"It was obviously a game-changer of a record from the moment we heard it," recalls Tom Bridgewater, founder of Loose Music, the label responsible for releasing the album outside of the U.S. To the label head, what Simpson had created immediately became apparent: "an extraordinary psychedelic country record."

It's not all Fear and Loathing-esque distorted colors and warped images, though. The artist delves much deeper than cinematic trippiness to get to the heart of such altered states. You see, after the forgotten Christmas poinsettia tells you her name and the entire world looks back at you from the bottom of a Heineken bottle, there is this unexplainable moment. The living room ceiling opens up like a can of Spam, a blazing light floods in and something that feels a lot like God drops in to endow this earthly existence with some morsel of meaning.

Simpson explores this slice of psychedelic-induced clarity throughout the album, examining aspects of his own life through an enlightened lens.

Thus, just as there is a "you" before and a "you" after a particular moment, there was country music before Metamodern and country after. It marked a distinct shift in the genre, a time when country tuned in, turned on and began to wake up.

"[Simpson] was going into an area that was way beyond the usual remit of country singers," Bridgewater explains. "It suddenly became apparent that he was different from the rest of the pack."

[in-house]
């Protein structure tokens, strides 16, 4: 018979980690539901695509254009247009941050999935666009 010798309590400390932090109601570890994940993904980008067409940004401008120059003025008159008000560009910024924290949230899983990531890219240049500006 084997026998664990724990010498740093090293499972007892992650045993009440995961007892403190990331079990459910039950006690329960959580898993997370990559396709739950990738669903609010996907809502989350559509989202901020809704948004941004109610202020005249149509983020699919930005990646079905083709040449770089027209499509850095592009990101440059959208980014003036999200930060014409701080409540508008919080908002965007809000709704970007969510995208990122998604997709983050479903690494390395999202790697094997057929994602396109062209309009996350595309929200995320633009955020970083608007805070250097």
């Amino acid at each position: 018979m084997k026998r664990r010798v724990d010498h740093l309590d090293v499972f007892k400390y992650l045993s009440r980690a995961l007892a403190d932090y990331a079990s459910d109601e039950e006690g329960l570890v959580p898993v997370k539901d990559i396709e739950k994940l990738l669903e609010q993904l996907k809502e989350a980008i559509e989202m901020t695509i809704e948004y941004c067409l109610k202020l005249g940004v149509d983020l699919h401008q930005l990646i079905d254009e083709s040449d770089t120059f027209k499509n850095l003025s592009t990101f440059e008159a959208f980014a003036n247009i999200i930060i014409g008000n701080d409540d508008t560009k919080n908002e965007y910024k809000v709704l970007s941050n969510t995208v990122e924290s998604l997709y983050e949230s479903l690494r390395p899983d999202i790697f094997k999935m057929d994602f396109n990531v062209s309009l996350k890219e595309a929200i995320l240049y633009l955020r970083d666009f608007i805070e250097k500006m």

It's not that these heady ideas were new to the genre; Gram Parsons had taken country cosmic 40 years prior, and progressive concepts, like reincarnation, began to infiltrate the music with Jimmy Webb's 'Highwayman' a few years after that.

Yet Simpson, armed with Metamodern, ushered these ideas into the 21st century, unconsciously challenging the era's dirt road anthems and truckbed ballads and reminding listeners of what country could be. The album – in sound and subject – elbowed the boundaries, inspiring a new wave of musicians to open up and experiment.

Perhaps Tyler Childers wouldn't have been so forthcoming about his own drug use or being guided by that 'Universal Sound' on his celebrated 2017 album Purgatory, a record Simpson himself had a hand in producing.

Maybe Margo Price's recent Strays wouldn't have been so naturally led by the experiences of a mushroom trip, and, within a more mainstream consciousness, it's possible that Kacey Musgraves' star-crossed and Deeper Well wouldn't have had the same mystical potency and Saturn-returning symbolism had Metamodern not expanded the perception of the genre a decade ago.

This isn't to say Simpson was some kind of savior of the genre when he released Metamodern, nor was the album meant as some Tao of twang. The artist seemed solely concerned with making music that was honest to him, resulting in country music reconnecting to its depths and finding a higher plane.

Metamodern has more than held up over the last decade. Since its release in 2014, the album has been repeatedly cited as an immediate classic, inseparable from its mark on the genre. The record's success, however, transcends its metaphysical themes, having much more to do with the fact that it's just an exceptional album, whether you're in the mood for some quality country or a little mind mediation.

"A good song is a good song. It doesn't matter what genre or how long it's been since it was written," Miller asserts, with Bridgewater echoing, "I think it's totally an evergreen record. I don't think it'll ever go out of style."

Especially today, in an age when it seems everyone is talking but no one is saying a thing, Metamodern Sounds In Country Music has become even more essential. It has evolved into a faithful companion for tackling this existence or just a few sufficient sounds to make sense of all this noise.

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For more on Sturgill Simpson, see below:

Written by Alli Patton